Will Clark might be as obvious a case as Whitaker because you could make a persuasive argument that from 1987-1989 or so, Clark was the best player in the National League, perhaps the best player in the baseball. Anyone who is even in the argument for best player in baseball over a stretch of time should at least be CONSIDERED for the Hall. Clark was a slick fielding first baseman who got on base, hit with power, scored runs and so on.*

*Though I love that in 1987, he attempted 22 stolen bases … and was caught 17 times. The rest of his career, he stole bases successfully about 70% of the time … but there must have been a bunch of busted hit-and-runs in ’87.

I don’t know that Clark is a Hall of Famer … he had so many injuries that shortened his career. You may or may not remember this, but his last year — when he was 36 — he hit .319/.418/.546. His 144 OPS+ is the tied for second best ever by a player in his last season (this would be full seasons, players who qualified for the batting title). The best season by a player in his last season? Black Sox outfielder Shoeless Joe Jackson. The man Will Clark is tied with? Black Sox Happy Felsch. In other words, no player in baseball history voluntarily retired after as good a season as Clark’s last year. Injuries definitely wrecked the Thrill, and maybe that means he’s not quite a Hall of Famer. But he was only on the ballot for one year … I think he deserves much more than that.

2. Earl Averill

He hit his home run off of Earl Whitehill at League Park in Cleveland. Whitehill was a bit of celebrity at the time because of his marriage to Violet Geissinger, who was — I don’t need to tell you this — a Sun Maid Raisin model. Because you know, you can’t sell raisins without models.

I can’t quite get it clear from research, but it appears that Violet WAS NOT the model for the old Sun Maid Raisin box. She was, instead, just one of the Raisin Girls.

Treasure Ho, indeed! Apparently that painting is of Lorraine Collette, who posed for the box in 1915. She would stay the image until 1970, when Delia von Mayer who worked for a packaging company that was involved with Sun Maid, posed for the new box. You can learn all about it here if you’re interested. We offer all sorts of fascinating information here, don’t we?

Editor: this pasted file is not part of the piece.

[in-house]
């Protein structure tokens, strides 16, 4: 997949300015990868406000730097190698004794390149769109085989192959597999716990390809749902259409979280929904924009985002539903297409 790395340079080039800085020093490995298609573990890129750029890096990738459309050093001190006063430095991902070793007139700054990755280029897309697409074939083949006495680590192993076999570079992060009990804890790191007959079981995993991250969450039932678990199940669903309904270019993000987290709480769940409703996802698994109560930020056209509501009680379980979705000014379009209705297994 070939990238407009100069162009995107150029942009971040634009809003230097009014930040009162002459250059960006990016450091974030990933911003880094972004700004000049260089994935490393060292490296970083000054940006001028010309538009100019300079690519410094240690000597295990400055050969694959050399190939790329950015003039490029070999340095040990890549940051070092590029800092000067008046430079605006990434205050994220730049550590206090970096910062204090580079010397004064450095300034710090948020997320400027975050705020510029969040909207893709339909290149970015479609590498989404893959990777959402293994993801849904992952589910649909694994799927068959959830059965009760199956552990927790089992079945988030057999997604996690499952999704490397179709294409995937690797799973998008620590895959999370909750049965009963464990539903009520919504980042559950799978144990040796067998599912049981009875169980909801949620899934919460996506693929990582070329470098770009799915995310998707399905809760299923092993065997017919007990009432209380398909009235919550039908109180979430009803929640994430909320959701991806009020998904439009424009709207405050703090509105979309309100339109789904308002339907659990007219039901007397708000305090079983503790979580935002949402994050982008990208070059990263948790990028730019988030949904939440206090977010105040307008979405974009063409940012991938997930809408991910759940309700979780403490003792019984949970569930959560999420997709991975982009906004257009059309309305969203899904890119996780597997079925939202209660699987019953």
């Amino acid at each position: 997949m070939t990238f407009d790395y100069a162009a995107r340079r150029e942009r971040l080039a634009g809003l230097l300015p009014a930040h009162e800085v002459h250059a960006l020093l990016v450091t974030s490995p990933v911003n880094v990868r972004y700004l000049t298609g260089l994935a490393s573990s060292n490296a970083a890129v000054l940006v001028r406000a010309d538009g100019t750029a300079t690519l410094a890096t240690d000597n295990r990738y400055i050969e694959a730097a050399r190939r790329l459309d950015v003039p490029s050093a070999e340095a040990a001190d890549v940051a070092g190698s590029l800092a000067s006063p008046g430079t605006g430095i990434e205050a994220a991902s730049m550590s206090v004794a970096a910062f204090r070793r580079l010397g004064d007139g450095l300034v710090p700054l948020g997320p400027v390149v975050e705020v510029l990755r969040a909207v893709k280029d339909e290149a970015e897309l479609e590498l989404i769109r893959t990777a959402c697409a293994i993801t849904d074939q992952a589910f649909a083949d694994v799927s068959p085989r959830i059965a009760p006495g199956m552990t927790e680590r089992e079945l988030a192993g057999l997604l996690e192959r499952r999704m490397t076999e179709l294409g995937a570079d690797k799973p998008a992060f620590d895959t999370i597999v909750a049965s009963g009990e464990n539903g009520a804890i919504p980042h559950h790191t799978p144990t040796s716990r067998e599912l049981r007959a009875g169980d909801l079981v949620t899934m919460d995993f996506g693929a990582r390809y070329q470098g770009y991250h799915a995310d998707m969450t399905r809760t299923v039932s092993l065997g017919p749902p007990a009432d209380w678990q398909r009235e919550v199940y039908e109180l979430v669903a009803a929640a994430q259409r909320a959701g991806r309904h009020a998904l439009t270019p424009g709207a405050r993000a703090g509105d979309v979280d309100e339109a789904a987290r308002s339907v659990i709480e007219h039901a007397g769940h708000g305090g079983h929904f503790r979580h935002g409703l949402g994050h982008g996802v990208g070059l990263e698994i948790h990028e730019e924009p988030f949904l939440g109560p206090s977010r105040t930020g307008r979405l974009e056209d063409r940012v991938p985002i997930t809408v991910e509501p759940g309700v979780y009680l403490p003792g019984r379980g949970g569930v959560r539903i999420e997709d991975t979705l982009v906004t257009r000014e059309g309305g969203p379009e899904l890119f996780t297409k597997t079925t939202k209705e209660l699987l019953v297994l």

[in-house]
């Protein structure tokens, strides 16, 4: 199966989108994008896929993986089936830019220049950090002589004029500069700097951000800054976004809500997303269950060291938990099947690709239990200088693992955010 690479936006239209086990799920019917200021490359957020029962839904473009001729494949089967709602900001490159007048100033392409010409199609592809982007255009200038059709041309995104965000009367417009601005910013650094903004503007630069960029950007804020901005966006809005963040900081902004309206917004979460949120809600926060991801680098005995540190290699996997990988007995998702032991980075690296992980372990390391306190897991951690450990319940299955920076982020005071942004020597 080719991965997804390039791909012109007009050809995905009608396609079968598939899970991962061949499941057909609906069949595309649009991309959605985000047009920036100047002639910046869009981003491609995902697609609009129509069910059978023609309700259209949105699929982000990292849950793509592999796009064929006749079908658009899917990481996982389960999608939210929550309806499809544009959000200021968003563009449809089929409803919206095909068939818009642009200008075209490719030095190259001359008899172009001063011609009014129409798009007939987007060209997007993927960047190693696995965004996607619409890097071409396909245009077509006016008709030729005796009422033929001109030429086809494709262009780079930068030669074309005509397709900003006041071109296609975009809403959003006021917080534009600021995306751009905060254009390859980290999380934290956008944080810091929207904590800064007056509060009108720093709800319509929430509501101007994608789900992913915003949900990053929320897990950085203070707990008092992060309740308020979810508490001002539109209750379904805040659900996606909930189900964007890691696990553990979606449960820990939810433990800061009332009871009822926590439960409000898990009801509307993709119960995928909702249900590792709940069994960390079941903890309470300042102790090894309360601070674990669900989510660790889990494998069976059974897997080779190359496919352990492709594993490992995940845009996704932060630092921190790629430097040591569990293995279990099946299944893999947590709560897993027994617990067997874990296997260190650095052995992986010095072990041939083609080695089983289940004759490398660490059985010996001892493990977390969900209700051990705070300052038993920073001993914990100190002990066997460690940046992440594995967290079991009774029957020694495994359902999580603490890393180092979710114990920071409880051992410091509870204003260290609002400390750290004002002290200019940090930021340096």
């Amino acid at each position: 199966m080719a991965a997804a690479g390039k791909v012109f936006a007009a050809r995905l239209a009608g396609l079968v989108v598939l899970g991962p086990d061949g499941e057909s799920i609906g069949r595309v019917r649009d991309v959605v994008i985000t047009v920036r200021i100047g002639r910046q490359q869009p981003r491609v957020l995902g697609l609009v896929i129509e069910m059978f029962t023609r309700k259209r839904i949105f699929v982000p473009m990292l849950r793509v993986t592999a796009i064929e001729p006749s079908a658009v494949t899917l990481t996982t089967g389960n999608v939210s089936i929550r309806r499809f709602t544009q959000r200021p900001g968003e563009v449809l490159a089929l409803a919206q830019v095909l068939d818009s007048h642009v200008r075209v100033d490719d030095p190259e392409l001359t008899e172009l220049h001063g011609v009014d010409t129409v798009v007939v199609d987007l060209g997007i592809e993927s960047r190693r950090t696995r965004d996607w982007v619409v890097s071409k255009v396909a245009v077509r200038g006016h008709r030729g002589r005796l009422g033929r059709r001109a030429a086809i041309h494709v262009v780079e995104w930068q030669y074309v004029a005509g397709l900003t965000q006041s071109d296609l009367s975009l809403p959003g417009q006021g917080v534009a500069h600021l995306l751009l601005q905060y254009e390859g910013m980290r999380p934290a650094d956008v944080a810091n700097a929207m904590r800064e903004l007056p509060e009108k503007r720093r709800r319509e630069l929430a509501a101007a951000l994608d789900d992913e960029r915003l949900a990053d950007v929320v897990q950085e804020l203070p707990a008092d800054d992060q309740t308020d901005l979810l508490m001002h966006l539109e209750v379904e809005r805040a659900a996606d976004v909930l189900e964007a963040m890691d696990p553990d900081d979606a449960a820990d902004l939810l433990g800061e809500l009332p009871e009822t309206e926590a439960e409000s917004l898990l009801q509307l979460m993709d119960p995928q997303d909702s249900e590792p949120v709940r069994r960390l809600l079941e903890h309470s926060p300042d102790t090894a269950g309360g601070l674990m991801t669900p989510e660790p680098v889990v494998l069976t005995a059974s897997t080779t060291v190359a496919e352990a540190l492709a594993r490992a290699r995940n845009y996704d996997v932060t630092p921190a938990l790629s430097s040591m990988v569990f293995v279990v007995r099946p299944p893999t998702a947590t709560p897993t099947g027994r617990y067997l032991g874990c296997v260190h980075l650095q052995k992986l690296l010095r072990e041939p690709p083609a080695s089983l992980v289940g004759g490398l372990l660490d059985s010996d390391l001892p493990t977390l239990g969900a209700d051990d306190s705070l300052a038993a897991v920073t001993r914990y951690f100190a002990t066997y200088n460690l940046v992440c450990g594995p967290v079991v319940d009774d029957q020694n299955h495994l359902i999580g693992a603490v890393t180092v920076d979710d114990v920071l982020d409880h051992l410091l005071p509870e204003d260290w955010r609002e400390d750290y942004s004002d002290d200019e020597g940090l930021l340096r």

3. Hoyt Wilhelm

Wilhelm’s first at-bat came in the fourth inning in front of 4,611 people at the Polo Grounds. He homered off Dick Hoover, a solo shot, and it helped him earn his first big-league win. At the time, he was already 29 years old.

Wilhelm could not possibly have imagined then that he would get 493 plate appearances over the next 21 years, his last when he was two months shy of his 50th birthday. In that last at-bat, he struck out against Larry Dierker. And, of course, over those 21 years he would never hit another home run. Wilhelm was a famously terrible hitter even for a pitcher — he hit .088 in his career. After his first two seasons (when he hit his only home, his only triple, and two of his three lifetime doubles) he slugged .075 for the last 19 seasons.

4. Bert Campaneris

Another very good player who was knocked off the Hall of Fame ballot after one year. Campaneris had quite a few quirks in his career — starting with his first game. He homered off Jim Kaat in his first at-bat in 1966. Then he singled off Kaat. Then he reached on a fielder’s choice and stole a base. And then he hit a SECOND home run off of Jim Kaat. When you consider that 19 of the 104 players who hit one home run coming into this season did not hit a second, you would have to say three hits, two homers and a stolen base is a pretty good debut.

Campaneris was the first player to play all nine positions in one game. He led the league in hits once, in triples once, in steals six times and in sacrifice hits three times including 1977 when he had 40 sacrifice hits for Texas. Forty. That’s most for any player in a season over the last 80 years. Fascinating that the man who hit two homers in his first game is best known for sacrifice bunts.*

*This is actually not that fascinating … see No. 8.

Bill James remembers this odd but awesome game in 1966 — it was an August game against Chicago — when Campaneris went four-for-four, stole two bases and scored all four runs in a 4-2 win. But here’s what made it awesome: He scored all four runs without the help of an RBI.

– The first run, he singled, was bunted to second, stole third, and scored on an error by Chicago third baseman Don Buford.

– The second run, he tripled and scored on Tommy John’s wild pitch.